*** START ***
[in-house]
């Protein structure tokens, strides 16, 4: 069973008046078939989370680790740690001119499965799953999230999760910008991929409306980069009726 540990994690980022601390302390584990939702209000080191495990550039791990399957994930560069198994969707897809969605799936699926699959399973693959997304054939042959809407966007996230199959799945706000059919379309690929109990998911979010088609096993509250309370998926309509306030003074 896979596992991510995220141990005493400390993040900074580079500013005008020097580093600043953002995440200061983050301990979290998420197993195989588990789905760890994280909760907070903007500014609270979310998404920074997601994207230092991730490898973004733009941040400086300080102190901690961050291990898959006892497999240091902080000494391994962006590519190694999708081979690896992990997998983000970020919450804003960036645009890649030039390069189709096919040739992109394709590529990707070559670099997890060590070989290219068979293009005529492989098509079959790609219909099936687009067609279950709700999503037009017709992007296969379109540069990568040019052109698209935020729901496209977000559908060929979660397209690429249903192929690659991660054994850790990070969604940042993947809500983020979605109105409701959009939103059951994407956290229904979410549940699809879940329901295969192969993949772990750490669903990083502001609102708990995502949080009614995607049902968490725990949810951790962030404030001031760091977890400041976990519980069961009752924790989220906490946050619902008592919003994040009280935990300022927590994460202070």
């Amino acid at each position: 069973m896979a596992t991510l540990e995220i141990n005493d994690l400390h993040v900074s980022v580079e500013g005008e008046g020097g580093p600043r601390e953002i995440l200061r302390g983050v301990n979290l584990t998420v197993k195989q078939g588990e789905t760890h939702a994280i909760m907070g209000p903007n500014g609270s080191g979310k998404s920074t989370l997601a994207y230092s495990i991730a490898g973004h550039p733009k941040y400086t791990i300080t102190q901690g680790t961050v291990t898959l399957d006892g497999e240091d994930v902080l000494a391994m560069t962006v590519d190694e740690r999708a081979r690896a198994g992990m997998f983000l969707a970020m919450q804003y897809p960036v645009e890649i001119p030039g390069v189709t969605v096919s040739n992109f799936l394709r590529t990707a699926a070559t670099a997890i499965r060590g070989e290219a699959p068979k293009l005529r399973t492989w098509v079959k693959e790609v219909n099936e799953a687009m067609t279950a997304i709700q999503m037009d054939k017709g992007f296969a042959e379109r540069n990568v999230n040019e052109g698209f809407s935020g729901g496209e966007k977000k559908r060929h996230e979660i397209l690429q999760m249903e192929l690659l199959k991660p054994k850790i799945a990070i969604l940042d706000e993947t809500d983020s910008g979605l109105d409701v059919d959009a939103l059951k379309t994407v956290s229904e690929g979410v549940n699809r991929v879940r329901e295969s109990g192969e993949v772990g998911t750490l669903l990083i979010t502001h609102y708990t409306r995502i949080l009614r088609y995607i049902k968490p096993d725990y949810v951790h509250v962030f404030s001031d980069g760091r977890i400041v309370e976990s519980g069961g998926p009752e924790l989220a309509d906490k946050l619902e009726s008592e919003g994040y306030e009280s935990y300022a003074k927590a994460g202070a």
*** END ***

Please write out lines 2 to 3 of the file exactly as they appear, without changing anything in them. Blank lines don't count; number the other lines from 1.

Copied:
């Protein structure tokens, strides 16, 4: 069973008046078939989370680790740690001119499965799953999230999760910008991929409306980069009726 540990994690980022601390302390584990939702209000080191495990550039791990399957994930560069198994969707897809969605799936699926699959399973693959997304054939042959809407966007996230199959799945706000059919379309690929109990998911979010088609096993509250309370998926309509306030003074 896979596992991510995220141990005493400390993040900074580079500013005008020097580093600043953002995440200061983050301990979290998420197993195989588990789905760890994280909760907070903007500014609270979310998404920074997601994207230092991730490898973004733009941040400086300080102190901690961050291990898959006892497999240091902080000494391994962006590519190694999708081979690896992990997998983000970020919450804003960036645009890649030039390069189709096919040739992109394709590529990707070559670099997890060590070989290219068979293009005529492989098509079959790609219909099936687009067609279950709700999503037009017709992007296969379109540069990568040019052109698209935020729901496209977000559908060929979660397209690429249903192929690659991660054994850790990070969604940042993947809500983020979605109105409701959009939103059951994407956290229904979410549940699809879940329901295969192969993949772990750490669903990083502001609102708990995502949080009614995607049902968490725990949810951790962030404030001031760091977890400041976990519980069961009752924790989220906490946050619902008592919003994040009280935990300022927590994460202070």
């Amino acid at each position: 069973m896979a596992t991510l540990e995220i141990n005493d994690l400390h993040v900074s980022v580079e500013g005008e008046g020097g580093p600043r601390e953002i995440l200061r302390g983050v301990n979290l584990t998420v197993k195989q078939g588990e789905t760890h939702a994280i909760m907070g209000p903007n500014g609270s080191g979310k998404s920074t989370l997601a994207y230092s495990i991730a490898g973004h550039p733009k941040y400086t791990i300080t102190q901690g680790t961050v291990t898959l399957d006892g497999e240091d994930v902080l000494a391994m560069t962006v590519d190694e740690r999708a081979r690896a198994g992990m997998f983000l969707a970020m919450q804003y897809p960036v645009e890649i001119p030039g390069v189709t969605v096919s040739n992109f799936l394709r590529t990707a699926a070559t670099a997890i499965r060590g070989e290219a699959p068979k293009l005529r399973t492989w098509v079959k693959e790609v219909n099936e799953a687009m067609t279950a997304i709700q999503m037009d054939k017709g992007f296969a042959e379109r540069n990568v999230n040019e052109g698209f809407s935020g729901g496209e966007k977000k559908r060929h996230e979660i397209l690429q999760m249903e192929l690659l199959k991660p054994k850790i799945a990070i969604l940042d706000e993947t809500d983020s910008g979605l109105d409701v059919d959009a939103l059951k379309t994407v956290s229904e690929g979410v549940n699809r991929v879940r329901e295969s109990g192969e993949v772990g998911t750490l669903l990083i979010t502001h609102y708990t409306r995502i949080l009614r088609y995607i049902k968490p096993d725990y949810v951790h509250v962030f404030s001031d980069g760091r977890i400041v309370e976990s519980g069961g998926p009752e924790l989220a309509d906490k946050l619902e009726s008592e919003g994040y306030e009280s935990y300022a003074k927590a994460g202070a």